Jailed Morocco Islamists on hunger strike
Rabat - Islamists who say they are being unfairly held in Moroccan prisons are staging hunger strikes to put more pressure on the new government to release them, according to campaigners who are in contact with the prisoners.
Letters sent from jail by the inmates and shown to Reuters by their supporters, describe a series of protests by prisoners, followed by punishments by their gaolers that include force feeding and torture.
Officials in the north African kingdom deny torturing or mistreating the prisoners, saying that this was a lie by inmates to try to attract attention to their cases.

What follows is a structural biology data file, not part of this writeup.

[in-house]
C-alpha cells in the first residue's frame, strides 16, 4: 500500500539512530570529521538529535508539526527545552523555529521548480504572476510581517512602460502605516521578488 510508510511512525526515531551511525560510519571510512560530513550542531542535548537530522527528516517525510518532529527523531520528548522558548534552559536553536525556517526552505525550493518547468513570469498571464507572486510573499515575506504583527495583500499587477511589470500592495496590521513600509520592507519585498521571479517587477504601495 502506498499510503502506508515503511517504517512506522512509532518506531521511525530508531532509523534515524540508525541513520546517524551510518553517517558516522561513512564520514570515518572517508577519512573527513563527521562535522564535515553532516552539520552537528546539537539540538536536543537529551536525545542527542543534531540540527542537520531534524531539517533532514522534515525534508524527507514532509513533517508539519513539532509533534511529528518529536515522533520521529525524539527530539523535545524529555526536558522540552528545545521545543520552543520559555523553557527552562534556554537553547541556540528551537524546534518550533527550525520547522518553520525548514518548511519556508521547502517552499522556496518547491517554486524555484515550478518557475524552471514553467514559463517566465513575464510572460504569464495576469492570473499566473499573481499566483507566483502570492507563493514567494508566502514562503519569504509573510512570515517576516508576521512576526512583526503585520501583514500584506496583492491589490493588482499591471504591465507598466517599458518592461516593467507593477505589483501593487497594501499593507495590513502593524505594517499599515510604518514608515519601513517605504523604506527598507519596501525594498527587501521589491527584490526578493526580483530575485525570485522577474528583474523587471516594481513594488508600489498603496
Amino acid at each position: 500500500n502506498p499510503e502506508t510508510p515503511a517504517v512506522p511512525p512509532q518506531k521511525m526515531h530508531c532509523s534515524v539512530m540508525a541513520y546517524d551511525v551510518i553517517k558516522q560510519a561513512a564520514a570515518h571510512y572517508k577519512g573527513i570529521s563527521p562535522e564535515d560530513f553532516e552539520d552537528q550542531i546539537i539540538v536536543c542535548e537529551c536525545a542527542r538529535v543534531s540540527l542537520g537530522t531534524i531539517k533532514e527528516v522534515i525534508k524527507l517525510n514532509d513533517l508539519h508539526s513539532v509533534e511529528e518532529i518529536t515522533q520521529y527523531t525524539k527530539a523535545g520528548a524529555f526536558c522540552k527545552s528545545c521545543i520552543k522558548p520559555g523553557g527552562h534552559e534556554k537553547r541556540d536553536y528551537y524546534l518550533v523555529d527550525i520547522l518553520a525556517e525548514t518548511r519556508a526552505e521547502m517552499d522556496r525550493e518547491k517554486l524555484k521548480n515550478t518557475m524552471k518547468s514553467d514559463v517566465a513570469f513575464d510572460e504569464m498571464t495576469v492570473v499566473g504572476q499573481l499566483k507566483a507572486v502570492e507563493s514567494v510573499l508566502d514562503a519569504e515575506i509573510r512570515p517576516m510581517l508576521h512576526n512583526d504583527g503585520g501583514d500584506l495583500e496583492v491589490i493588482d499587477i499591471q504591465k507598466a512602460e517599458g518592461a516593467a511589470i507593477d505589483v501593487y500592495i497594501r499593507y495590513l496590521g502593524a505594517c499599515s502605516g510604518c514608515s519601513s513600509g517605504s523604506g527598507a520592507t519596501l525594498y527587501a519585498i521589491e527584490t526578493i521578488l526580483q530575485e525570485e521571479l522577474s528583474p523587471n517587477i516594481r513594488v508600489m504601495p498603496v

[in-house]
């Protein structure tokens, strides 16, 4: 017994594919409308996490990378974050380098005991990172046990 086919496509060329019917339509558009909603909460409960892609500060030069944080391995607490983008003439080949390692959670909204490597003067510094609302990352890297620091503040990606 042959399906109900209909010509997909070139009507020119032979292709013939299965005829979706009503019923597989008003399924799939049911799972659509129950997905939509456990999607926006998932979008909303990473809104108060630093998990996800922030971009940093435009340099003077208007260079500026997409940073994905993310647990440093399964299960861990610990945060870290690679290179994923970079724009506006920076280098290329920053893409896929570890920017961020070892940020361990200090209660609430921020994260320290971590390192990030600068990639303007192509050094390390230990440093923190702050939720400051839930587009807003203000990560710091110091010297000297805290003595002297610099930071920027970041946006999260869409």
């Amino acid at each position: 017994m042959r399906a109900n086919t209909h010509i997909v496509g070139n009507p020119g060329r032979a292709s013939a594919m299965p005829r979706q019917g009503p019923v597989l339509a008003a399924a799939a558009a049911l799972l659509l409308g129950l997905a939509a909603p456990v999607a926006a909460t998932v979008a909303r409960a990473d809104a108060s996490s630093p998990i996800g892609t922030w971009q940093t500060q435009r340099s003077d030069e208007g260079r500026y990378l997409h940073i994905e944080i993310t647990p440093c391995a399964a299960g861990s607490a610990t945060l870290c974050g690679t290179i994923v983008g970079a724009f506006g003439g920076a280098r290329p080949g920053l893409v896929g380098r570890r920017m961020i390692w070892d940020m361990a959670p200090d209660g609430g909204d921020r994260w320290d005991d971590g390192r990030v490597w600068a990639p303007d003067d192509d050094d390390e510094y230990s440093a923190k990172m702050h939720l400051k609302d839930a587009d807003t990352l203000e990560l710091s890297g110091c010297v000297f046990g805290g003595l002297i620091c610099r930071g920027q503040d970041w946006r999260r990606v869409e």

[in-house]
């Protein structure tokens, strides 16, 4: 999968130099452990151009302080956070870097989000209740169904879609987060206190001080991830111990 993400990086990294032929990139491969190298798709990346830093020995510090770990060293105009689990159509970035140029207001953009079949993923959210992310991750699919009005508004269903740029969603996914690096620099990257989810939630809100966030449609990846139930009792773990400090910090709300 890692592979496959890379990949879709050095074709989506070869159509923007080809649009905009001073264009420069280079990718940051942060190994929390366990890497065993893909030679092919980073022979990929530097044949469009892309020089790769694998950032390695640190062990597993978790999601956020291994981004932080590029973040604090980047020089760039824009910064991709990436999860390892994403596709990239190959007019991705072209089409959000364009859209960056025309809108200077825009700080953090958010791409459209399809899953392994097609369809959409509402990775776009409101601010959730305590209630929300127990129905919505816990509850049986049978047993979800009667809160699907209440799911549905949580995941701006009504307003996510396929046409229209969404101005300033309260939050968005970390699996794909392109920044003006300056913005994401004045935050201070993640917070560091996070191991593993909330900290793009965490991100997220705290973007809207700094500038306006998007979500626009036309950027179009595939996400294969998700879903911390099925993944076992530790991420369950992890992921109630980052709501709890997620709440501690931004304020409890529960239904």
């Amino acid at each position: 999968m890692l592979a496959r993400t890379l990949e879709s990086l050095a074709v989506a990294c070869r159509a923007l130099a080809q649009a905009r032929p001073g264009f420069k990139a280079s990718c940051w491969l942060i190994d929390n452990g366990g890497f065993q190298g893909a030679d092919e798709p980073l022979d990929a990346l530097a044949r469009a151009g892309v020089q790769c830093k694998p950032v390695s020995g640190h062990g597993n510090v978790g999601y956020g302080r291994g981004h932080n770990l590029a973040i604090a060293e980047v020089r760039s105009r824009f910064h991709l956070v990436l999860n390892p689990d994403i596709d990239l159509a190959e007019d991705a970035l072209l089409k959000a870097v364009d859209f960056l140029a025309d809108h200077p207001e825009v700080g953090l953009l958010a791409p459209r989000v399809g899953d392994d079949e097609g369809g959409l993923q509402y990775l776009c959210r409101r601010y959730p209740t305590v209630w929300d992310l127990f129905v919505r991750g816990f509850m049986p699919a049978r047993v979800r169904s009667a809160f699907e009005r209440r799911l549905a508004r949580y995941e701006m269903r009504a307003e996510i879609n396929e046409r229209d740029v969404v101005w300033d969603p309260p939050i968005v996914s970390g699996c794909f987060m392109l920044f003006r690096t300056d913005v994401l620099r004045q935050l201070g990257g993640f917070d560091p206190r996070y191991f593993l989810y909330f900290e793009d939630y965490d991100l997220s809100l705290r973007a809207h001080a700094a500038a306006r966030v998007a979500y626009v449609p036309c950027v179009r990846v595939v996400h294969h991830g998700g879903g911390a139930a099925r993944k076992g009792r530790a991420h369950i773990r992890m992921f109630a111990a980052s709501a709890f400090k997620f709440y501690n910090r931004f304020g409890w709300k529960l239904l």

But the accounts from inside jails show that, even after 12 years of King Mohammed VI's reformist rule and a fresh burst of reforms after last year's "Arab Spring" that were lauded by Western governments, Morocco has yet to follow through fully on promises to clean up its justice system.
A hand-written letter sent by a group of Islamist inmates in Toulal 2 prison, near Meknes in northern Morocco, described the state of health of the hunger strikers. Reuters has seen a copy of the letter.
"Noureddine Jarrar, Abderrahim Barazani, Abdessamad Battar ... are vomiting blood," said the letter, which was dated 12 May 2012.
"Mohamed Chetaibi ... fainted. Ismael Belamara fainted too because he is diabetic. Mustapha Sefiani tried several times to commit suicide by hanging himself, and the prison administration punished him by tying his hands and feet and leaving him next to a pile of rubbish." (...)